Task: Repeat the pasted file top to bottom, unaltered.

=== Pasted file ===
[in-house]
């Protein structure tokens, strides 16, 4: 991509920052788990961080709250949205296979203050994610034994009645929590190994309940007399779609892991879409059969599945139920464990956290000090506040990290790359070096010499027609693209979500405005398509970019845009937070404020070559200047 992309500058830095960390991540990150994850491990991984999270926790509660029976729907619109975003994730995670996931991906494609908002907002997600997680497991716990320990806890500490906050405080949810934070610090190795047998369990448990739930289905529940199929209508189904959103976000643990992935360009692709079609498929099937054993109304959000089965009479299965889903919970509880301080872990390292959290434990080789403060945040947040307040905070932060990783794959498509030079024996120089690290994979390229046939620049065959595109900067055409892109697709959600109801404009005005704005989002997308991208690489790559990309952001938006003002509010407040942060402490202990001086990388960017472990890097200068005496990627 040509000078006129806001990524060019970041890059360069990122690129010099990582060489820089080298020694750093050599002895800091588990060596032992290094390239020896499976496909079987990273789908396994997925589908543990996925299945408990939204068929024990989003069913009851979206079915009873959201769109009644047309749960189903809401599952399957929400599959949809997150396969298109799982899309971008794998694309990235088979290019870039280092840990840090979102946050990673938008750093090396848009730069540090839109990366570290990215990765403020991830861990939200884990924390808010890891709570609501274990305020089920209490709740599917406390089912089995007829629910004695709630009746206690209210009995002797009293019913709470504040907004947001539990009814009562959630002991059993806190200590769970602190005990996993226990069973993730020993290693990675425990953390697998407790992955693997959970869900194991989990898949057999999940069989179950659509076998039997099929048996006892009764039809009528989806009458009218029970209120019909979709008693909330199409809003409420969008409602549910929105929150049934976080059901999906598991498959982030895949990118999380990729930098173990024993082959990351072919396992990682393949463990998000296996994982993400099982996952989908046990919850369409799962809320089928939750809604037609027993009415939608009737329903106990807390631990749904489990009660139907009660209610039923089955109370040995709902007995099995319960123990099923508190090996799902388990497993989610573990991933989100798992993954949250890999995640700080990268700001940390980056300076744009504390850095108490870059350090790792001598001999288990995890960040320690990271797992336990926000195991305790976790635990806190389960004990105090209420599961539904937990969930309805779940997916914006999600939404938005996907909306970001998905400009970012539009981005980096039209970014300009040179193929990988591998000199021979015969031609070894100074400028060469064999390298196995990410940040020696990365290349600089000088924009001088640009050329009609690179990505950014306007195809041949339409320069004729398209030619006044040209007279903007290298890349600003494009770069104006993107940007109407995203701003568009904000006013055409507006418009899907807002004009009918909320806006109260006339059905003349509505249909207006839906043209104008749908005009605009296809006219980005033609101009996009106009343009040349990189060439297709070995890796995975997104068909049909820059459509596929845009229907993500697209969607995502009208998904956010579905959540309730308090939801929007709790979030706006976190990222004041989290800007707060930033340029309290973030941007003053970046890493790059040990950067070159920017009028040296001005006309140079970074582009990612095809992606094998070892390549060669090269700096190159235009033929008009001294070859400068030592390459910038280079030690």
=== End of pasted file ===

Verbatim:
[in-house]
């Protein structure tokens, strides 16, 4: 991509920052788990961080709250949205296979203050994610034994009645929590190994309940007399779609892991879409059969599945139920464990956290000090506040990290790359070096010499027609693209979500405005398509970019845009937070404020070559200047 992309500058830095960390991540990150994850491990991984999270926790509660029976729907619109975003994730995670996931991906494609908002907002997600997680497991716990320990806890500490906050405080949810934070610090190795047998369990448990739930289905529940199929209508189904959103976000643990992935360009692709079609498929099937054993109304959000089965009479299965889903919970509880301080872990390292959290434990080789403060945040947040307040905070932060990783794959498509030079024996120089690290994979390229046939620049065959595109900067055409892109697709959600109801404009005005704005989002997308991208690489790559990309952001938006003002509010407040942060402490202990001086990388960017472990890097200068005496990627 040509000078006129806001990524060019970041890059360069990122690129010099990582060489820089080298020694750093050599002895800091588990060596032992290094390239020896499976496909079987990273789908396994997925589908543990996925299945408990939204068929024990989003069913009851979206079915009873959201769109009644047309749960189903809401599952399957929400599959949809997150396969298109799982899309971008794998694309990235088979290019870039280092840990840090979102946050990673938008750093090396848009730069540090839109990366570290990215990765403020991830861990939200884990924390808010890891709570609501274990305020089920209490709740599917406390089912089995007829629910004695709630009746206690209210009995002797009293019913709470504040907004947001539990009814009562959630002991059993806190200590769970602190005990996993226990069973993730020993290693990675425990953390697998407790992955693997959970869900194991989990898949057999999940069989179950659509076998039997099929048996006892009764039809009528989806009458009218029970209120019909979709008693909330199409809003409420969008409602549910929105929150049934976080059901999906598991498959982030895949990118999380990729930098173990024993082959990351072919396992990682393949463990998000296996994982993400099982996952989908046990919850369409799962809320089928939750809604037609027993009415939608009737329903106990807390631990749904489990009660139907009660209610039923089955109370040995709902007995099995319960123990099923508190090996799902388990497993989610573990991933989100798992993954949250890999995640700080990268700001940390980056300076744009504390850095108490870059350090790792001598001999288990995890960040320690990271797992336990926000195991305790976790635990806190389960004990105090209420599961539904937990969930309805779940997916914006999600939404938005996907909306970001998905400009970012539009981005980096039209970014300009040179193929990988591998000199021979015969031609070894100074400028060469064999390298196995990410940040020696990365290349600089000088924009001088640009050329009609690179990505950014306007195809041949339409320069004729398209030619006044040209007279903007290298890349600003494009770069104006993107940007109407995203701003568009904000006013055409507006418009899907807002004009009918909320806006109260006339059905003349509505249909207006839906043209104008749908005009605009296809006219980005033609101009996009106009343009040349990189060439297709070995890796995975997104068909049909820059459509596929845009229907993500697209969607995502009208998904956010579905959540309730308090939801929007709790979030706006976190990222004041989290800007707060930033340029309290973030941007003053970046890493790059040990950067070159920017009028040296001005006309140079970074582009990612095809992606094998070892390549060669090269700096190159235009033929008009001294070859400068030592390459910038280079030690």